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He's a small-time gambler with a backpack full of cash, an overdue debt in Vegas and a broken radiator hose. She's a hot-and-cold vixen caught in the grips of a twisted relationship with her powerfulhusband. Both of them just want to get out of town. And after you meet the citizens of Superior, Arizona, you'll understand why.
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Oliver Stone used such words as "liberating" and "fun" to talk about U Turn's relatively quick production schedule of 42 days. Stone's ideas of film fun, however, are something older generations would call sick. This film is a Southwestern noir tale about Bobby Cooper (Sean Penn), a hotshot who is stuck in the tight confines of Superior, Arizona, when his car breaks down. His subsequent adventure is a meatball comedy--loud, obnoxious, and violent, and stuffed with diffused light, a hot cast, and a no-fat Ennio Morricone score. This film has plenty of odd characters, but you never really find out much about them. Bobby's first encounters include a repulsive mechanic (Billy Bob Thornton under the grease) and a blind Indian (Jon Voight under the makeup). Then there's Grace McKenna (a sizzling Jennifer Lopez), who is as dangerous as the curves of her red sundress. Bobby's got time to kill, and Grace seems more than willing. Unfortunately, it seems that Bobby has never seen a movie such as A Touch of Evil; if he had, he would know it can only get worse. About the time Grace's husband, Jake (Nick Nolte), shows up, Bobby is knee-deep in murder plots and double-crosses.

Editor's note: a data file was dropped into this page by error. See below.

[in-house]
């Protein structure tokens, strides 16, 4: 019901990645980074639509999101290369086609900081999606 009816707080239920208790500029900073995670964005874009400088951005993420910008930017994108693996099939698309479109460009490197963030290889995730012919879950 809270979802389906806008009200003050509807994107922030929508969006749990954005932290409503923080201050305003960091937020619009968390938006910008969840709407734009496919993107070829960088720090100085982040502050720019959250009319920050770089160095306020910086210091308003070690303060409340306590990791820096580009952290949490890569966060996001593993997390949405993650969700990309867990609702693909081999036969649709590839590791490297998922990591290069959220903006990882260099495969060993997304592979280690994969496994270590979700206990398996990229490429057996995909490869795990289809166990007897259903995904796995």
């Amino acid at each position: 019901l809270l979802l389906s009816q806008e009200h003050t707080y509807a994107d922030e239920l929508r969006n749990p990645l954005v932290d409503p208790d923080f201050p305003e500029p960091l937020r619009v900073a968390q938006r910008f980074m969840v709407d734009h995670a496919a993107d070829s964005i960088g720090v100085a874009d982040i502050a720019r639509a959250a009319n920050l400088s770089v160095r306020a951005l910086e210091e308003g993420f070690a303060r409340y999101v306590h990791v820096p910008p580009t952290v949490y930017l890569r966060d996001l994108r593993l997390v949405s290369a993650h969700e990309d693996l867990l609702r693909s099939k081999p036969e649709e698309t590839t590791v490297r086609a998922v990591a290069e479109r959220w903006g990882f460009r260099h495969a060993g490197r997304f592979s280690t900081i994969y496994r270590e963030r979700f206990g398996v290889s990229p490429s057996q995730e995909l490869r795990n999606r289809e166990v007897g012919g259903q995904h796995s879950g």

The first 40 minutes or so are "fun" to a point. Penn is the perfect near-creep to root for, and as he wanders back into town after meeting Grace, the eclectic characters pile up. But soon it gets monotonous, tiring, and just plain ugly. And when incest and bloody fights begin, the fun is gone. If Penn weren't so solid an actor and able to be empathetic in the most morose situations, the movie would be unwatchable at stretches. Lopez makes another good impression, but this is not a performance that stands out. Nolte, raspy and ill-looking, is the Lee Marvin of the '90s. Before U Turn is over, you are already wondering if Oliver Stone will do something else, something more important, soon. --Doug Thomas
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